Intoxication and Judgment

by David J. Hanson, Ph. D.

An experimental study has found that intoxicated people were more likely than sober people to defer gratification for financial gain.

The experimental study, conducted by Prof. Catherine Ortner and her team of psychologists at Queen’s University in Kingston, Ontario, divided male college undergraduates students into three groups: sober, intoxicated, and a control group who received drinks flavored with alcohol but not enough to intoxicate.

It was hypothesized that the intoxicated group would select immediate rewards over delayed, but greater, rewards. All students were given the chance of receiving $15 at the end of the session or $30 later.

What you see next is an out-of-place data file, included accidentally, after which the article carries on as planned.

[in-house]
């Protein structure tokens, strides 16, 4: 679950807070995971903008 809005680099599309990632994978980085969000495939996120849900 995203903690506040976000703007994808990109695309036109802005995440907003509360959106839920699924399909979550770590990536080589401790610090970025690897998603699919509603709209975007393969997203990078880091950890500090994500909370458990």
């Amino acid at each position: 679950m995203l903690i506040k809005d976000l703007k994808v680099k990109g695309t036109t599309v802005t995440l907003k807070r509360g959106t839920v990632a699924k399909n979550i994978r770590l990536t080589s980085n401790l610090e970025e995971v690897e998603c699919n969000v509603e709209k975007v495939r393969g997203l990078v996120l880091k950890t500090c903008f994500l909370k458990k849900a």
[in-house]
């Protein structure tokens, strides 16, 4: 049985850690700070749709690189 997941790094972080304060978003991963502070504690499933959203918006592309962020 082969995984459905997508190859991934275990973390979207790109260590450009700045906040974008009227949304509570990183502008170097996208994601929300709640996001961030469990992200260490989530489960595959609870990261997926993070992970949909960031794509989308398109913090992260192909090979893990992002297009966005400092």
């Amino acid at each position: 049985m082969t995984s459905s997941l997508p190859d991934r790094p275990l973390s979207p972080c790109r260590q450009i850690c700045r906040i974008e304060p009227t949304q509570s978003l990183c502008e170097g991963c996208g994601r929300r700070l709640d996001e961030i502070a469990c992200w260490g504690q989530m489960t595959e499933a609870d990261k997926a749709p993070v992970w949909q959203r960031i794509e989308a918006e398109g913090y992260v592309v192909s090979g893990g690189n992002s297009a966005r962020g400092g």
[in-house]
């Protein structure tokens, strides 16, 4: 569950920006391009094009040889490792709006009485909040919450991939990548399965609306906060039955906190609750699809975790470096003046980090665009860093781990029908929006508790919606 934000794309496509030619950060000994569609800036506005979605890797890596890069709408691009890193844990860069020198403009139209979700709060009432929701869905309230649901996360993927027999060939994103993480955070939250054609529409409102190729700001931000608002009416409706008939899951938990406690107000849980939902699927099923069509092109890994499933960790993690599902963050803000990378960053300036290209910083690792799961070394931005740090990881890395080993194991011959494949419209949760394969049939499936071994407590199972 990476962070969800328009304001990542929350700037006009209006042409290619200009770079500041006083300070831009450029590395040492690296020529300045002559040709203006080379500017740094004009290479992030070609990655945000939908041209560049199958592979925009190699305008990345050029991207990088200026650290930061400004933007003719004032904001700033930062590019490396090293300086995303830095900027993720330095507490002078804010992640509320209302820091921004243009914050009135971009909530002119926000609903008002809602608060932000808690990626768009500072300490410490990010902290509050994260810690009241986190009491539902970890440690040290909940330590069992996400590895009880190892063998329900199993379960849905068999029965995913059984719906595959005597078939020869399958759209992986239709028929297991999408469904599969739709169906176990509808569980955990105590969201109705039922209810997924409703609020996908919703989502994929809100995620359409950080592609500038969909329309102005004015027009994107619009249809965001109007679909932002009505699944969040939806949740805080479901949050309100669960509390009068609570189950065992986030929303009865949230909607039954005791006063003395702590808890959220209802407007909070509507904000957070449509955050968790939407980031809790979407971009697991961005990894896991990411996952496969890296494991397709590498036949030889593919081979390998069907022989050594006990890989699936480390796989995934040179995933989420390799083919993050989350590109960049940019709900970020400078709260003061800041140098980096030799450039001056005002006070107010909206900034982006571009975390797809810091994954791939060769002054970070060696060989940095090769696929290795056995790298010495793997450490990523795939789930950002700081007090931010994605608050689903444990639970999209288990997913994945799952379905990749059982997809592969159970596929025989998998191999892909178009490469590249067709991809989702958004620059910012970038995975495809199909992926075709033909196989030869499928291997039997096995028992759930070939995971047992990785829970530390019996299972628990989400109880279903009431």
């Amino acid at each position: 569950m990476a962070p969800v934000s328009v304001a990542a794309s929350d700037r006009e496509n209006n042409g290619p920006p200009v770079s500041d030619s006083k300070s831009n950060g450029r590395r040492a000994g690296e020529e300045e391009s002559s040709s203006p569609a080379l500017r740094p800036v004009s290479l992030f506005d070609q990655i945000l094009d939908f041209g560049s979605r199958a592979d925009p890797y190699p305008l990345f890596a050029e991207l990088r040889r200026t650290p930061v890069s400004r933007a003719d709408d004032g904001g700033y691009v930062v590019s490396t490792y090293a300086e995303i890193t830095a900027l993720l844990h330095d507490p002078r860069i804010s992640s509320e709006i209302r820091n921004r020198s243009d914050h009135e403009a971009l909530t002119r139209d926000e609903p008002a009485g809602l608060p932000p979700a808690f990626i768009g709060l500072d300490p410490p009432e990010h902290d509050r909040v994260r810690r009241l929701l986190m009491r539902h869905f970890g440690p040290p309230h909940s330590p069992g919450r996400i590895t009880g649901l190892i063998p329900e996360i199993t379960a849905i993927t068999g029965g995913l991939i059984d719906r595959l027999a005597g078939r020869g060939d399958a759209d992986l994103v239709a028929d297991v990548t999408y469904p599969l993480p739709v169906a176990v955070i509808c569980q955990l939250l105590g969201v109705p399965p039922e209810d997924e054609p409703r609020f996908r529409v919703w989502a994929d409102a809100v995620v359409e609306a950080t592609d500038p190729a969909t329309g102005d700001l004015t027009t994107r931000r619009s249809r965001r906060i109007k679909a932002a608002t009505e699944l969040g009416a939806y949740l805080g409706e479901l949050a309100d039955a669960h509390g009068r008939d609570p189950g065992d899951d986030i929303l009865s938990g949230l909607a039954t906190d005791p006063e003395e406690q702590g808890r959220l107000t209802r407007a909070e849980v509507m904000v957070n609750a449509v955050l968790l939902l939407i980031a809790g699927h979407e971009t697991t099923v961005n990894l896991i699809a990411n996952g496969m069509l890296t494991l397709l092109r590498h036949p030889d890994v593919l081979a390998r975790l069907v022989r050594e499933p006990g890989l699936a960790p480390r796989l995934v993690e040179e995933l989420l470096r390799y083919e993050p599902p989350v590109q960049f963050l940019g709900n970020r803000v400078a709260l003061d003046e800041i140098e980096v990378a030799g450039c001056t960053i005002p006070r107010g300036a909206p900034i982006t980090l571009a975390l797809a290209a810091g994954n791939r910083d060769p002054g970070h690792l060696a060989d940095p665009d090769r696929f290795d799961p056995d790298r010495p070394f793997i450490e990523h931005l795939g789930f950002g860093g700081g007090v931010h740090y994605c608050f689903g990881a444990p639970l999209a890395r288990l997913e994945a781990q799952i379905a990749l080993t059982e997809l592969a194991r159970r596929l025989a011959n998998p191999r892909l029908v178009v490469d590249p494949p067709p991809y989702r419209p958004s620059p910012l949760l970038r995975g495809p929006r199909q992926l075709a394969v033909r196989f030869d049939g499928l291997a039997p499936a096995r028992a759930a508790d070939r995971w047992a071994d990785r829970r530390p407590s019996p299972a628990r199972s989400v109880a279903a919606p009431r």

Contrary to expectations, the intoxicated students were more likely to defer gratification and select the $30. Thus, our common assumption that intoxication necessarily leads to rash decisions may not be correct In the authors’ words, “alcohol does not always increase cognitive impulsivity and may lead to more cautious decision-making under certain conditions.”

These findings reflect those of Prof. Tara MacDonald at Queen’s University. Dr. MacDonald said the findings support other findings that drunk people are not inherently more irresponsible than sober people.

Both the Ortner and MacDonald studies are consistent with both experimental and cross-cultural evidence demonstrating that intoxicated people have much more control over their behavior than is generally recognized in our society.

In short, intoxication is not an excuse for engaging in otherwise unacceptable behavior.

 

References and Readings

filed under: Alcohol Abuse

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